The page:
Advertisement
YOU ARE HERE: LAT HomeCollectionsCabinet Choices
IN THE NEWS

Cabinet Choices

NEWS
January 25, 1989 | LEE MAY, Times Staff Writer
In a downbeat assessment of the economic and social progress of black Americans, a new Urban League report Tuesday said that disparities between whites and blacks are increasing, but the league chairman expressed hope for better times under President Bush.
Advertisement
NEWS
May 4, 1997 | WILLIAM D. MONTALBANO, TIMES STAFF WRITER
Prime Minister Tony Blair completed a Cabinet of Labor Party friends and allies here Saturday on his first full day in office, as the British government smoothly slipped into new leadership after nearly two decades of Conservative Party rule. There were few surprises as the 43-year-old Blair, getting down to work at 10 Downing St., filled the last posts in the 22-member Cabinet.
NEWS
October 17, 1992 | DOYLE MCMANUS, TIMES STAFF WRITER
It's only speculation, but Washington is already abuzz with gossip about who might land Cabinet-level jobs under a President Bill Clinton. Much of the talk centers on people who are advising Clinton already. In foreign, defense and trade policy, the Democratic candidate has amassed a brain trust combining people who worked in the Administration of President Jimmy Carter, with a handful of new faces. Clinton's principal foreign policy adviser is W.
WORLD
December 20, 2009 | By Laura King
The Cabinet nominees announced by President Hamid Karzai on Saturday underscore the competing demands the Afghan leader confronts as he embarks on a troubled second term in office. Karzai, inaugurated last month after a fraud-tainted election, is trying to simultaneously placate restive Western backers, woo his disillusioned public and pacify powerful warlords who have helped keep him in power. The Cabinet list, leaked by presidential aides a day before being presented to lawmakers Saturday, retained some well-regarded ministers in posts considered crucial to rebuilding Afghanistan and fighting the Taliban.
WORLD
August 16, 2013 | By Raja Abdulrahim
CAIRO - At least 30 people were killed Friday, field hospital doctors said, in a new round of Egyptian protests calling for the ouster of military rule and in response to Wednesday's crackdown in which more than 500 people were slain when security forces dispersed two encampments supporting ousted President Mohamed Morsi. Wednesday was the bloodiest day in Egypt's ongoing unrest and many of those who came out in protest after Friday prayers said they were doing so because of the bloodshed earlier in the week.
NEWS
November 15, 1996 | PAUL RICHTER and ART PINE, TIMES STAFF WRITERS
Sen. William S. Cohen of Maine, a moderate Republican and internationalist, has emerged as President Clinton's leading candidate for secretary of defense, officials said Thursday night. Cohen, 56, who is retiring from the Senate after this year, leads a group of candidates that is also believed to include Deputy Atty. Gen. Jamie S. Gorelick, retiring Sen. Sam Nunn (D-Ga.) and Deputy Defense Secretary John P. White.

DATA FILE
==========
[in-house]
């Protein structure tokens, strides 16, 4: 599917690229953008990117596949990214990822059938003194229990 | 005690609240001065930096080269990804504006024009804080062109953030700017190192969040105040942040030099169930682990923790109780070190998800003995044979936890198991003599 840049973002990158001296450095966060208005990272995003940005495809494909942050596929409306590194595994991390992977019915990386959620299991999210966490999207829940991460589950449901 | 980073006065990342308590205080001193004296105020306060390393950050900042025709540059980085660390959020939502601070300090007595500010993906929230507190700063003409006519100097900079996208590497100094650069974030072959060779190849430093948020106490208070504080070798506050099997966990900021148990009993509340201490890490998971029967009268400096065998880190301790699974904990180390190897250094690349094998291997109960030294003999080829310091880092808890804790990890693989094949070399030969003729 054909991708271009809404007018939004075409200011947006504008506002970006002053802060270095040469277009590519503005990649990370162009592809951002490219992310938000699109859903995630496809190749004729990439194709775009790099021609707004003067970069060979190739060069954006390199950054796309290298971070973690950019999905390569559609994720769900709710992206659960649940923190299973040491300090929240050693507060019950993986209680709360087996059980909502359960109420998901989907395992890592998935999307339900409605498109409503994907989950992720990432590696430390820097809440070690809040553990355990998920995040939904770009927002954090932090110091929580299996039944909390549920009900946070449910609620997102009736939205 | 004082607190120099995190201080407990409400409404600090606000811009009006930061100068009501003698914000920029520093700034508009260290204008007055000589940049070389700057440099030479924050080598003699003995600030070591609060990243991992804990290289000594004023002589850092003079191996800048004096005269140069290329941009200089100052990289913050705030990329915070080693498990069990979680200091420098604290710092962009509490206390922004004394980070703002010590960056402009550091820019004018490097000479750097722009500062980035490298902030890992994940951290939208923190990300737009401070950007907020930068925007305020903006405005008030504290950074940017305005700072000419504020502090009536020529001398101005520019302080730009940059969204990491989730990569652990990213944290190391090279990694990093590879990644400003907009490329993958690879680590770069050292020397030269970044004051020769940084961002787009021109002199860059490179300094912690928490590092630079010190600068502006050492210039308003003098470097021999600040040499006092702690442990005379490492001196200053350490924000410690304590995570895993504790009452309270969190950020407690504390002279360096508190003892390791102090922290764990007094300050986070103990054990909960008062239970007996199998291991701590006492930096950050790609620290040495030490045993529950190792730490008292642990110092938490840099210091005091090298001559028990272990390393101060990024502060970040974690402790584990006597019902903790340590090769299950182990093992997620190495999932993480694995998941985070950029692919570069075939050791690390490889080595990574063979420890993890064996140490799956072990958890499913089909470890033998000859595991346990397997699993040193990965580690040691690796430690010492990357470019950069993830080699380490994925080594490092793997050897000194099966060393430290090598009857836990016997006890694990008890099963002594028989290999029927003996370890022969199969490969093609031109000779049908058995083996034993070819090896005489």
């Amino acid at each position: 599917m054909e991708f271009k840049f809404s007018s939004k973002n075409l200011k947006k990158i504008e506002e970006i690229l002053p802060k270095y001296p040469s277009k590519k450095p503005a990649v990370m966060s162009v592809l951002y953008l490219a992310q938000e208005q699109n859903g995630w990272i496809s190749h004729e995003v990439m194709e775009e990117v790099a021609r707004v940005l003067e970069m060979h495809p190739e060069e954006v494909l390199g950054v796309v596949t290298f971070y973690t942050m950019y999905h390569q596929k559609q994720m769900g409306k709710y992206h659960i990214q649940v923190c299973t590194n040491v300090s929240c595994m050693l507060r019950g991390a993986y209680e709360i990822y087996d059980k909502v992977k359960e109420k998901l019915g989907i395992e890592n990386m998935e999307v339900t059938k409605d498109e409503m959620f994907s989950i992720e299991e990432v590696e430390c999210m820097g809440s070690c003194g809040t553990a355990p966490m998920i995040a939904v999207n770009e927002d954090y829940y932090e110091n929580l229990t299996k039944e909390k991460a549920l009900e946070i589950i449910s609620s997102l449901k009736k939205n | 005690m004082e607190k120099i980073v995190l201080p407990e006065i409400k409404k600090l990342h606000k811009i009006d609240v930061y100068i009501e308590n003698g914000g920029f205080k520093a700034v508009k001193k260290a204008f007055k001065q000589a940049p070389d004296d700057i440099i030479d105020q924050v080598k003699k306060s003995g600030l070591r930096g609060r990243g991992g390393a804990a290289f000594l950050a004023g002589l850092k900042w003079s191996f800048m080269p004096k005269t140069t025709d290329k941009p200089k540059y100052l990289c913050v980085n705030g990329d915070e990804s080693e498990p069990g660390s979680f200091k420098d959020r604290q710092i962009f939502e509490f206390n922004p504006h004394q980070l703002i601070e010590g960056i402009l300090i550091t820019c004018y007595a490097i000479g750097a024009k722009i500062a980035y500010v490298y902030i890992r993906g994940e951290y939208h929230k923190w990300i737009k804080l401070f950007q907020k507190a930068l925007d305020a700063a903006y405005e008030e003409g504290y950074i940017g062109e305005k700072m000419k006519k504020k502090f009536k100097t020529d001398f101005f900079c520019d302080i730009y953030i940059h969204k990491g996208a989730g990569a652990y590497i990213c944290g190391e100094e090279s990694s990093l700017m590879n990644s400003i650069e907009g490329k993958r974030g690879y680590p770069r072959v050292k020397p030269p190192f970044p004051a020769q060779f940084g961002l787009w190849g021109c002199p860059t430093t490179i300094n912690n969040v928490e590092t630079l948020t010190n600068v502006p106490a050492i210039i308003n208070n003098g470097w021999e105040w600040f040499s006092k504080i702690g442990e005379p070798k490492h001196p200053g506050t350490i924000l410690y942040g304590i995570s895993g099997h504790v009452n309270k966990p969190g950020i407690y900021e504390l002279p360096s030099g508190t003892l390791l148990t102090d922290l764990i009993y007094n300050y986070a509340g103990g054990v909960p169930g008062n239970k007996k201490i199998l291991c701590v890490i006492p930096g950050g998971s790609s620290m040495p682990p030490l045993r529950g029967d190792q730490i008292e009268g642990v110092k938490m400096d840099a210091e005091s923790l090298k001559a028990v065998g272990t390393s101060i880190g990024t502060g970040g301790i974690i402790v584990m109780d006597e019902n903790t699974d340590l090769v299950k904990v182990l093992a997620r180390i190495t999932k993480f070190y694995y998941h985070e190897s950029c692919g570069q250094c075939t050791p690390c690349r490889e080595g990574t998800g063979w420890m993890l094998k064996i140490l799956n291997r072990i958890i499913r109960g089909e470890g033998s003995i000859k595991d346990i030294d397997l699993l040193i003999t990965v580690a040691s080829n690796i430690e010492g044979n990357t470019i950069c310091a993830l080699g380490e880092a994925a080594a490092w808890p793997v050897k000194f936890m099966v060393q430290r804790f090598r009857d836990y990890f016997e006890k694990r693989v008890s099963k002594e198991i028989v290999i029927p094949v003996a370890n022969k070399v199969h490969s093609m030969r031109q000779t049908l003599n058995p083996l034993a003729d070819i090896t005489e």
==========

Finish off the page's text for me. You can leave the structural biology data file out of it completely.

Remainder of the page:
NEWS
July 9, 2013 | By Michael A. Memoli
WASHINGTON - A key Republican senator has dropped his objection to Gina McCarthy's confirmation to lead the Environmental Protection Agency, potentially clearing her path as Republicans seek to head off Democratic efforts to change Senate rules that allow the minority party to block nominations. Sen. David Vitter of Louisiana, the top Republican on the Committee on Environment and Public Works, said Tuesday that the EPA had answered sufficient requests he had made in connection with McCarthy's nomination to support moving ahead with her confirmation without a filibuster.
NEWS
February 10, 2013 | By Joseph Tanfani
WASHINGTON - A key Republican senator, still not satisfied with White House answers on the attack on a U.S. diplomatic outpost in Libya, said Sunday that he would try to delay Senate confirmation of President Obama's nominees for Defense secretary and CIA director. Sen. Lindsey Graham of South Carolina, a member of the Senate Foreign Relations Committee, said on CBS ' “Face the Nation” that he would seek to block votes on Chuck Hagel as defense secretary and John Brennan as CIA director until he gets a better explanation of what the president himself was doing during the attack in September on the U.S. consulate in Benghazi, which killed four Americans, including Ambassador Chris Stevens.
OPINION
January 14, 2001 | RODERIC AI CAMP, Roderic Ai Camp, a professor of government at Claremont McKenna College, is the author of "Politics in Mexico: the Decline of Authoritarianism" (Oxford University Press, 1999)
The election of President Vicente Fox in Mexico has introduced some remarkable political changes that presage dramatic, long-term implications beyond this decade. First, and most important, before last July's election, only 40% of Mexicans believed their country was a democracy. Immediately after the election, 63% described Mexico as a democracy, a whopping 50%-plus increase.
Los Angeles Times Articles
|